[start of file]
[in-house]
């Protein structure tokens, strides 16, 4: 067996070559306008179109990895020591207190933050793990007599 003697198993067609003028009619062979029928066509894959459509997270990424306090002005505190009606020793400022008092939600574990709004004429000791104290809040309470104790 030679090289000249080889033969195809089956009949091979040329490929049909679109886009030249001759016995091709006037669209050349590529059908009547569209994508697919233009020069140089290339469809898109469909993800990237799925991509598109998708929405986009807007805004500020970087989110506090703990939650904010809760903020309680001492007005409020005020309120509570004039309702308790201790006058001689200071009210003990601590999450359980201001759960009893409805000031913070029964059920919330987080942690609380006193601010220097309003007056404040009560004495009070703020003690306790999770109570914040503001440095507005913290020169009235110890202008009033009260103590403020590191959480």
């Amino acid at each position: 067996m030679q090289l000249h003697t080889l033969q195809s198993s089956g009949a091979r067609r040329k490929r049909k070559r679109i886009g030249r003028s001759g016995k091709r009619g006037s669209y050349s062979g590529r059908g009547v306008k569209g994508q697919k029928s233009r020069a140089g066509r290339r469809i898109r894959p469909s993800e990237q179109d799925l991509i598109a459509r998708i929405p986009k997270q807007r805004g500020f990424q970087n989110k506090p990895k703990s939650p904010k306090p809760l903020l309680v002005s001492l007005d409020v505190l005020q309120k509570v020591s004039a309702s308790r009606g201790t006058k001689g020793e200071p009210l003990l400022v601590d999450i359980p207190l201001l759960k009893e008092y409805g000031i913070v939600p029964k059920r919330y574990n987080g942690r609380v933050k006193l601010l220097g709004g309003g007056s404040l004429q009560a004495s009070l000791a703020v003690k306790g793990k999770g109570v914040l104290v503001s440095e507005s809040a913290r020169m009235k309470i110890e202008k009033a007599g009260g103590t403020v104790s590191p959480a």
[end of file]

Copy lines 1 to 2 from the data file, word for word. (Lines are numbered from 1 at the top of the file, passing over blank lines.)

[in-house]
């Protein structure tokens, strides 16, 4: 067996070559306008179109990895020591207190933050793990007599 003697198993067609003028009619062979029928066509894959459509997270990424306090002005505190009606020793400022008092939600574990709004004429000791104290809040309470104790 030679090289000249080889033969195809089956009949091979040329490929049909679109886009030249001759016995091709006037669209050349590529059908009547569209994508697919233009020069140089290339469809898109469909993800990237799925991509598109998708929405986009807007805004500020970087989110506090703990939650904010809760903020309680001492007005409020005020309120509570004039309702308790201790006058001689200071009210003990601590999450359980201001759960009893409805000031913070029964059920919330987080942690609380006193601010220097309003007056404040009560004495009070703020003690306790999770109570914040503001440095507005913290020169009235110890202008009033009260103590403020590191959480």